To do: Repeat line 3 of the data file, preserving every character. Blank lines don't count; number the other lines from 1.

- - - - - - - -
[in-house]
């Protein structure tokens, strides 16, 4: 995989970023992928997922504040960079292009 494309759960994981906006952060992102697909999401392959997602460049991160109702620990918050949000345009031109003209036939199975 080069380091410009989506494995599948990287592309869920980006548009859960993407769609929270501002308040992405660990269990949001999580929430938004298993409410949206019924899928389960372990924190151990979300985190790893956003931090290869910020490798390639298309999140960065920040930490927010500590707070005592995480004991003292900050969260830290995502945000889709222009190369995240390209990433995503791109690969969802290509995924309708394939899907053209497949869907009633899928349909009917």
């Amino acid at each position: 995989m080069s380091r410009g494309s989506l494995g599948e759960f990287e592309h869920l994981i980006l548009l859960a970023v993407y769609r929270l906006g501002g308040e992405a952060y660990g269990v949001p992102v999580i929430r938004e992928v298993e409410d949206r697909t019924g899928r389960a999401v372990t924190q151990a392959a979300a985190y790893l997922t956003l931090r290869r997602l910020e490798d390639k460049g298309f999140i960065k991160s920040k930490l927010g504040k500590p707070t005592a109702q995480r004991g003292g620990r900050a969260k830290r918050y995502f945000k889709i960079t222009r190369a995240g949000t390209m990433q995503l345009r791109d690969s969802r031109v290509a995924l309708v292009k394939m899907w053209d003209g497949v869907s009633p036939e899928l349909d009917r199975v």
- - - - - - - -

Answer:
């Amino acid at each position: 995989m080069s380091r410009g494309s989506l494995g599948e759960f990287e592309h869920l994981i980006l548009l859960a970023v993407y769609r929270l906006g501002g308040e992405a952060y660990g269990v949001p992102v999580i929430r938004e992928v298993e409410d949206r697909t019924g899928r389960a999401v372990t924190q151990a392959a979300a985190y790893l997922t956003l931090r290869r997602l910020e490798d390639k460049g298309f999140i960065k991160s920040k930490l927010g504040k500590p707070t005592a109702q995480r004991g003292g620990r900050a969260k830290r918050y995502f945000k889709i960079t222009r190369a995240g949000t390209m990433q995503l345009r791109d690969s969802r031109v290509a995924l309708v292009k394939m899907w053209d003209g497949v869907s009633p036939e899928l349909d009917r199975v």